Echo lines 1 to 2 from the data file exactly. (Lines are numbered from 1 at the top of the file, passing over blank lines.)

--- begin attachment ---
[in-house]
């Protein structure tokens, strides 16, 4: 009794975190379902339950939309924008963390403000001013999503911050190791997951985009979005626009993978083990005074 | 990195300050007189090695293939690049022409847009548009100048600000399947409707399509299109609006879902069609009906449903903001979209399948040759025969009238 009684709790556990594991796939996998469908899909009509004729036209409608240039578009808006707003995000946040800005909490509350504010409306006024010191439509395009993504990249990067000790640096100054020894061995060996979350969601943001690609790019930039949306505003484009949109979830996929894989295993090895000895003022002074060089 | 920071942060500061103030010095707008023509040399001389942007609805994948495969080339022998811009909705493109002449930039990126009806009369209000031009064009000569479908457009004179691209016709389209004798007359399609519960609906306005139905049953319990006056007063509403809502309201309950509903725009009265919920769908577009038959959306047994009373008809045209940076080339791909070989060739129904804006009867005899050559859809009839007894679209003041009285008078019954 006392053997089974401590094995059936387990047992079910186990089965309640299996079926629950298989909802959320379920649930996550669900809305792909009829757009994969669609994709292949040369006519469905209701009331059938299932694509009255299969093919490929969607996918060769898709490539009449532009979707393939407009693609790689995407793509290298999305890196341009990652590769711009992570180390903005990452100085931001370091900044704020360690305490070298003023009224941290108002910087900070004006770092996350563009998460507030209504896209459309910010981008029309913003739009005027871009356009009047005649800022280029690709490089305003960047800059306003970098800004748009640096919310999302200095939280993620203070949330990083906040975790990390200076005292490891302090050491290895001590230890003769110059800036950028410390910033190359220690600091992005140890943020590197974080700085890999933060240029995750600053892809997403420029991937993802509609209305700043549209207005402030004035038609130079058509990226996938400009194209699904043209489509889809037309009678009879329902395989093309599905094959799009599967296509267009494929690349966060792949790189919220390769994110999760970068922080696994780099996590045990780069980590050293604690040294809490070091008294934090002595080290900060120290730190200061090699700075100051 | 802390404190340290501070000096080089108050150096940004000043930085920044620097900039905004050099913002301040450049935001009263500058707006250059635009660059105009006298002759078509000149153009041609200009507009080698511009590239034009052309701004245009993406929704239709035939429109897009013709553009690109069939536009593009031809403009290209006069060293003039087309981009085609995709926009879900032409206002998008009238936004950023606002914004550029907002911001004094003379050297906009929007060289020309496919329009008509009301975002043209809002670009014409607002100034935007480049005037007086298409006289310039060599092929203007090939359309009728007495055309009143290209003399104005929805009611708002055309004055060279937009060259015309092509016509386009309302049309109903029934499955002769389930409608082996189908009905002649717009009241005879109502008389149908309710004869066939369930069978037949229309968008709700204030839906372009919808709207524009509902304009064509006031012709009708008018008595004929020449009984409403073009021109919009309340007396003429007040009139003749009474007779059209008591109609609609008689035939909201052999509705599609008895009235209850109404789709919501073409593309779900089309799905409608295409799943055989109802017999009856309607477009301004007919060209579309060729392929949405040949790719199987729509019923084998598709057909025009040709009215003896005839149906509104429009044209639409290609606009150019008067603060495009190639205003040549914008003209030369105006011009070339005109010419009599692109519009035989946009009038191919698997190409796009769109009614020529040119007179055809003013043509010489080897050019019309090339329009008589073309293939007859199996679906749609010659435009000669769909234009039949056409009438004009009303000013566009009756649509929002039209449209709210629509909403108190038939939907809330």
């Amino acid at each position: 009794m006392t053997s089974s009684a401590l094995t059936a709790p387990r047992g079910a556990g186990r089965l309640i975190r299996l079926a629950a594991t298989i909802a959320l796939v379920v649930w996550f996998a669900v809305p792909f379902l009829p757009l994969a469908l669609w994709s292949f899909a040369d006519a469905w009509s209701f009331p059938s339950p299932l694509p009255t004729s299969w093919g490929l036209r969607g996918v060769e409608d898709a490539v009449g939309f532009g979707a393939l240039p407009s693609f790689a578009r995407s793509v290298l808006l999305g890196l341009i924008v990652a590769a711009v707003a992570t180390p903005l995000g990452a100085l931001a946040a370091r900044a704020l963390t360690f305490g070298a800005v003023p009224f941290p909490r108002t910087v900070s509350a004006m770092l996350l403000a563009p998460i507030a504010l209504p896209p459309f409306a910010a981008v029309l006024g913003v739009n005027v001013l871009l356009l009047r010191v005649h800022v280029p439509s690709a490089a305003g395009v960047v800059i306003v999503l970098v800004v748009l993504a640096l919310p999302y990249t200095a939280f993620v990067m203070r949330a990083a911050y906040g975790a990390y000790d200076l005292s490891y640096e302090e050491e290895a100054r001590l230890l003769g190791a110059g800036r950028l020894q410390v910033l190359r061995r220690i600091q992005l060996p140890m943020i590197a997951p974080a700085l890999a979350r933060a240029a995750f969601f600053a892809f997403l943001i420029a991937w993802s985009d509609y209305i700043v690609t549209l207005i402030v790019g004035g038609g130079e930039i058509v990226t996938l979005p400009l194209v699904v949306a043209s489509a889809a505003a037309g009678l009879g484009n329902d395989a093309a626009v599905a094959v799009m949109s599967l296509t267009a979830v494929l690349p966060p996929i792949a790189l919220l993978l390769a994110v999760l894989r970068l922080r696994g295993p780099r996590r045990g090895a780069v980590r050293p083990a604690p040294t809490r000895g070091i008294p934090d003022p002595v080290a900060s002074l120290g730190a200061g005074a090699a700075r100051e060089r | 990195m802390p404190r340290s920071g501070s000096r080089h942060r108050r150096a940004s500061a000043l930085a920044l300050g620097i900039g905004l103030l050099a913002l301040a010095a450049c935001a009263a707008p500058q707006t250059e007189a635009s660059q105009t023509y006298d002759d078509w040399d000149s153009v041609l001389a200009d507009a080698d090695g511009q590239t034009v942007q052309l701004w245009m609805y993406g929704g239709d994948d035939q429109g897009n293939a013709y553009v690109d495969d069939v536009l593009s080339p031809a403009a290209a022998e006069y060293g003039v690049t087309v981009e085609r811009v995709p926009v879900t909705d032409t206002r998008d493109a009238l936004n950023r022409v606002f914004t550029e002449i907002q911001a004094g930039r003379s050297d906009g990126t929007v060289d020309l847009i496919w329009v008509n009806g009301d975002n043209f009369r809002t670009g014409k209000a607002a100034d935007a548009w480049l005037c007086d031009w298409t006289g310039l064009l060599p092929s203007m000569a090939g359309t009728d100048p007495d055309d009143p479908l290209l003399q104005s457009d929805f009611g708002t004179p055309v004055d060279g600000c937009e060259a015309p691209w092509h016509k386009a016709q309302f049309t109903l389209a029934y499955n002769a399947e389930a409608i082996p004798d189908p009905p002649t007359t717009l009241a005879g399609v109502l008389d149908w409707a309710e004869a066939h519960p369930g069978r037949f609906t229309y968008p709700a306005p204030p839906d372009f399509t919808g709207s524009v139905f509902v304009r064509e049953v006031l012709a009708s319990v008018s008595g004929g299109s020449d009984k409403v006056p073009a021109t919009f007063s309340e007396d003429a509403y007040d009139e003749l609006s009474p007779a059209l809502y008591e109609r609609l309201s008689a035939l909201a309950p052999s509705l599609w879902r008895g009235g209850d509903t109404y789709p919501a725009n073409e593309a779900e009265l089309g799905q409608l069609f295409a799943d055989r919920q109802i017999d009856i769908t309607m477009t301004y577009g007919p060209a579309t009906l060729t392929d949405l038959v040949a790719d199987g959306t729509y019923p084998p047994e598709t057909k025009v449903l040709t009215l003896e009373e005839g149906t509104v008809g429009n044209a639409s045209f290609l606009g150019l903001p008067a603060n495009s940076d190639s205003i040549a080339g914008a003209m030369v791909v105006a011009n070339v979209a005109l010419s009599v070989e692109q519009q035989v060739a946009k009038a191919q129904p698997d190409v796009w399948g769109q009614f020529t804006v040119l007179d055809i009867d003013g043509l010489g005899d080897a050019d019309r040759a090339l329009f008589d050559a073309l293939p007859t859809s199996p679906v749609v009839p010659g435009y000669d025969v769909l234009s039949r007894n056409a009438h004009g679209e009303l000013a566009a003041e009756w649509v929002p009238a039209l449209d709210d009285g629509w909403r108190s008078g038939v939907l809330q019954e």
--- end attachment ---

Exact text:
[in-house]
């Protein structure tokens, strides 16, 4: 009794975190379902339950939309924008963390403000001013999503911050190791997951985009979005626009993978083990005074 | 990195300050007189090695293939690049022409847009548009100048600000399947409707399509299109609006879902069609009906449903903001979209399948040759025969009238 009684709790556990594991796939996998469908899909009509004729036209409608240039578009808006707003995000946040800005909490509350504010409306006024010191439509395009993504990249990067000790640096100054020894061995060996979350969601943001690609790019930039949306505003484009949109979830996929894989295993090895000895003022002074060089 | 920071942060500061103030010095707008023509040399001389942007609805994948495969080339022998811009909705493109002449930039990126009806009369209000031009064009000569479908457009004179691209016709389209004798007359399609519960609906306005139905049953319990006056007063509403809502309201309950509903725009009265919920769908577009038959959306047994009373008809045209940076080339791909070989060739129904804006009867005899050559859809009839007894679209003041009285008078019954 006392053997089974401590094995059936387990047992079910186990089965309640299996079926629950298989909802959320379920649930996550669900809305792909009829757009994969669609994709292949040369006519469905209701009331059938299932694509009255299969093919490929969607996918060769898709490539009449532009979707393939407009693609790689995407793509290298999305890196341009990652590769711009992570180390903005990452100085931001370091900044704020360690305490070298003023009224941290108002910087900070004006770092996350563009998460507030209504896209459309910010981008029309913003739009005027871009356009009047005649800022280029690709490089305003960047800059306003970098800004748009640096919310999302200095939280993620203070949330990083906040975790990390200076005292490891302090050491290895001590230890003769110059800036950028410390910033190359220690600091992005140890943020590197974080700085890999933060240029995750600053892809997403420029991937993802509609209305700043549209207005402030004035038609130079058509990226996938400009194209699904043209489509889809037309009678009879329902395989093309599905094959799009599967296509267009494929690349966060792949790189919220390769994110999760970068922080696994780099996590045990780069980590050293604690040294809490070091008294934090002595080290900060120290730190200061090699700075100051 | 802390404190340290501070000096080089108050150096940004000043930085920044620097900039905004050099913002301040450049935001009263500058707006250059635009660059105009006298002759078509000149153009041609200009507009080698511009590239034009052309701004245009993406929704239709035939429109897009013709553009690109069939536009593009031809403009290209006069060293003039087309981009085609995709926009879900032409206002998008009238936004950023606002914004550029907002911001004094003379050297906009929007060289020309496919329009008509009301975002043209809002670009014409607002100034935007480049005037007086298409006289310039060599092929203007090939359309009728007495055309009143290209003399104005929805009611708002055309004055060279937009060259015309092509016509386009309302049309109903029934499955002769389930409608082996189908009905002649717009009241005879109502008389149908309710004869066939369930069978037949229309968008709700204030839906372009919808709207524009509902304009064509006031012709009708008018008595004929020449009984409403073009021109919009309340007396003429007040009139003749009474007779059209008591109609609609008689035939909201052999509705599609008895009235209850109404789709919501073409593309779900089309799905409608295409799943055989109802017999009856309607477009301004007919060209579309060729392929949405040949790719199987729509019923084998598709057909025009040709009215003896005839149906509104429009044209639409290609606009150019008067603060495009190639205003040549914008003209030369105006011009070339005109010419009599692109519009035989946009009038191919698997190409796009769109009614020529040119007179055809003013043509010489080897050019019309090339329009008589073309293939007859199996679906749609010659435009000669769909234009039949056409009438004009009303000013566009009756649509929002039209449209709210629509909403108190038939939907809330």